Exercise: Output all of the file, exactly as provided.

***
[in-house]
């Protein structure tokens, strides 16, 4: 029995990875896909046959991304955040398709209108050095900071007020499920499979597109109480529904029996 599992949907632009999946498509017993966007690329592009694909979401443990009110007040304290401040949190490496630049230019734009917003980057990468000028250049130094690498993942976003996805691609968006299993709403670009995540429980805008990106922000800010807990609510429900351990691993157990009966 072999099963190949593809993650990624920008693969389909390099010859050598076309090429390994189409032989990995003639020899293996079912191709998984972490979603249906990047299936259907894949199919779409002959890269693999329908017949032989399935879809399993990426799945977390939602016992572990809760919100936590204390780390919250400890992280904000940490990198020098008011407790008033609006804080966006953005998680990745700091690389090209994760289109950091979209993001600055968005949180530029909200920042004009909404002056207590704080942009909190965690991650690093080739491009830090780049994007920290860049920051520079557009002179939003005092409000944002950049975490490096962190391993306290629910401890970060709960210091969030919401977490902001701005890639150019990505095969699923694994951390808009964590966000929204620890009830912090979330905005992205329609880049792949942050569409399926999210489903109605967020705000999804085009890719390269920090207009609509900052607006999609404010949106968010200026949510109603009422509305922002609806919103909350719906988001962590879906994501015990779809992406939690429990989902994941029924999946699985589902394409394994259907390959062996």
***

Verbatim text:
[in-house]
């Protein structure tokens, strides 16, 4: 029995990875896909046959991304955040398709209108050095900071007020499920499979597109109480529904029996 599992949907632009999946498509017993966007690329592009694909979401443990009110007040304290401040949190490496630049230019734009917003980057990468000028250049130094690498993942976003996805691609968006299993709403670009995540429980805008990106922000800010807990609510429900351990691993157990009966 072999099963190949593809993650990624920008693969389909390099010859050598076309090429390994189409032989990995003639020899293996079912191709998984972490979603249906990047299936259907894949199919779409002959890269693999329908017949032989399935879809399993990426799945977390939602016992572990809760919100936590204390780390919250400890992280904000940490990198020098008011407790008033609006804080966006953005998680990745700091690389090209994760289109950091979209993001600055968005949180530029909200920042004009909404002056207590704080942009909190965690991650690093080739491009830090780049994007920290860049920051520079557009002179939003005092409000944002950049975490490096962190391993306290629910401890970060709960210091969030919401977490902001701005890639150019990505095969699923694994951390808009964590966000929204620890009830912090979330905005992205329609880049792949942050569409399926999210489903109605967020705000999804085009890719390269920090207009609509900052607006999609404010949106968010200026949510109603009422509305922002609806919103909350719906988001962590879906994501015990779809992406939690429990989902994941029924999946699985589902394409394994259907390959062996």